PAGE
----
Edgar Krasa, Part V: To Honor the Life of Rafael Schächter

Rafael Schächter

Although the next installment of this series on the life of Edgar Krasa was intended to focus on the death march that he barely survived, I think Edgar would agree that this next segment of his personal testimony would pause, with reverence, to reflect upon the impact of his roommate on all those who were part of his transcendent act of resistance at Terezin: Rafael Schächter. Edgar writes and speaks to keep the story of the Requiem and Schächter’s legacy alive as much as he does to share his own story.

But tragically, the rest of Rafael Schächter’s story is quite brief.

Felix Kolmer is a survivor who last saw Schächter at Auschwitz as the two were separated on arrival into two lines by Dr. Josef Mengele, the “Angel of Death,” an SS officer and doctor who conducted horrific medical experiments on inmates. This, from an article about Schächter in the Huffington Post:

“Schachter was herded into the line of those condemned to immediate death, and perished in 1945 at the age of 39, one month before the liberation of his country. The 91-year-old Kolmer, who still teaches physics and works on behalf of camp survivors, escaped death at Terezin and two other camps. But some 50 members of his extended family did not.”

“‘What Rafi – that was his nickname – did, strengthened us,’ Kolmer said. ‘The cultural life to which he belonged gave us the power to better resist our own fates, not just in Terezin but later in Auschwitz so we didn’t go to the gas chambers like sheep to the slaughter.'” [Denis D. Gray, “Rafael Schachter, Jew Who Led Verdi’s Requiem Mass in Terezin Concentration Camp, Honored Decades Later In Prague,” AP, Huffington Post]

Though his life was cut tragically short, the spiritual and emotional impact of Rafael Schächter’s role as a gifted and noble resistor of darkest evil remains immeasurable; the message of his grave defiance in the face of his Nazi oppressors, precious, eternal. One need only be exposed to the testimonies of those who spent time in the circle of light he created within that darkness to understand the power of his influence upon the lives of those who lived each day trembling in the cold shadow of death.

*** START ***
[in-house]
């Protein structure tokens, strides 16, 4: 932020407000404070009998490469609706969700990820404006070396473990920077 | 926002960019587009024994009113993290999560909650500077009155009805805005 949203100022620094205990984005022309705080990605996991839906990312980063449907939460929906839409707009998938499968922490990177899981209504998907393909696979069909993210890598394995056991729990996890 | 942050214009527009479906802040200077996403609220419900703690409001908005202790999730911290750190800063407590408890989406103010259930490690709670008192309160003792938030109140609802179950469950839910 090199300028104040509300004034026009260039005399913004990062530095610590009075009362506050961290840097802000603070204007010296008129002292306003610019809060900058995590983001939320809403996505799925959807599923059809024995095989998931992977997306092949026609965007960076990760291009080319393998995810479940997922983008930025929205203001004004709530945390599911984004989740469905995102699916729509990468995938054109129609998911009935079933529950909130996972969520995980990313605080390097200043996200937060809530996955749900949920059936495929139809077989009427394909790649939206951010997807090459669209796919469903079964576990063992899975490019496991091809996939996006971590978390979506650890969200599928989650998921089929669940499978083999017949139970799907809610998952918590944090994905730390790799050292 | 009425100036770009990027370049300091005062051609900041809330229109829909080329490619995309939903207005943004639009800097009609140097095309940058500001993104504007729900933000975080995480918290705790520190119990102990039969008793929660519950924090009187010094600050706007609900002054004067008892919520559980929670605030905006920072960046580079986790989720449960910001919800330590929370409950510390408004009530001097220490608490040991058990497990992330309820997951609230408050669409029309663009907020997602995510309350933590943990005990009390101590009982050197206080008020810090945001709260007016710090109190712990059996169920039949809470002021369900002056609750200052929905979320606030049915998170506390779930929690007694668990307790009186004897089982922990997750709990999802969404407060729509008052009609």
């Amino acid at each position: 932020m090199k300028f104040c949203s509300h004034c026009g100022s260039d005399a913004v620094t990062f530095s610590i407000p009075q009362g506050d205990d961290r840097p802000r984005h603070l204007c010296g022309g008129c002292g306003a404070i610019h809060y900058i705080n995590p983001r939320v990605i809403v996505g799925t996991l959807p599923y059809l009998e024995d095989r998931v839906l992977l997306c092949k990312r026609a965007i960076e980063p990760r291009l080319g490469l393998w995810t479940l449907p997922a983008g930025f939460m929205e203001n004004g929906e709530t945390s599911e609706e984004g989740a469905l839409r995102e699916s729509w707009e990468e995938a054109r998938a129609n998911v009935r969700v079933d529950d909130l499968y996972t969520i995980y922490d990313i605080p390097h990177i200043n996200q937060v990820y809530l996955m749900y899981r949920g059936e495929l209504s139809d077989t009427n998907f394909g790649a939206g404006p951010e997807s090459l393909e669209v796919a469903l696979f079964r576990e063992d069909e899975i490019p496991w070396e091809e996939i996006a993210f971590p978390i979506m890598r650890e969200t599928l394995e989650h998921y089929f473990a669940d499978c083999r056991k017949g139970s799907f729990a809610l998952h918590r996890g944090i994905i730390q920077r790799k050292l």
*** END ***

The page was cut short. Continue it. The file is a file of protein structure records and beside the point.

Terezin survivor Vera Schiff

Writes Terezin survivor Vera Schiff, author of two books on the Holocaust, including “Thereseinstadt:  The Town the Nazis Gave to the Jews”:

“Rafael Schächter, who brought about the Requiem, showed people that you can say to your oppressors in different ways what you think of them absent of having firearms or armed rebellion.  This wasn’t in our capabilities – but there was still a way to show that we can preserve human dignity.  Perhaps the Germans did or did not get the message – but it did help the inmates…It is very important that people should know that in the darkest places there can still be a flicker of hope if people adhere to the qualities of human dignity.” [Survivor Testimonies, Rafael Shachter Institute of Arts & Humanities]

Marianka Zadikow May, Terezin Requiem Chorus Member, says this of her experience:

Terezin Requiem Chorus Member, Marianka Zadikow May [Rafael Schächter Institute of Arts and Humanities]

“We were hungry and our stomachs were growling, and we knew nothing but the music.  It is a pure piece of gold, inside and out.  For the time it takes, an hour and fifteen minutes, there was no world out there – there was no war – there was only Verdi’s Requiem.  I’ve heard it said that even in the audience people had an enormous, unforgettable feeling that they were experiencing a piece of history [She speaks of the message of the Requiem – what they sang to the Nazis.]  “There will be a last day and you will have to admit your shortcomings and you will have to answer the questions before the judges.  The Almighty will sit on his throne and ask you – and what will you do?  We’re warning you!  We’re warning you right now – stop it!” In my opinion, that was the most important message.  But to us, the singers in the chorus, and I’m speaking for a group of girls now, not for myself only, this was more important than going on a date with a man or you lover.  This It was more important to practice so we would get better and better and better.  We were going to survive, all of us.  After the war we were going to sing.  We will meet once a year in Prague.  We will come and sing the Requiem.  We were planning for after the war when the war is over and we are all alive.  Rafi was a godsend.” [Schaecter Institute]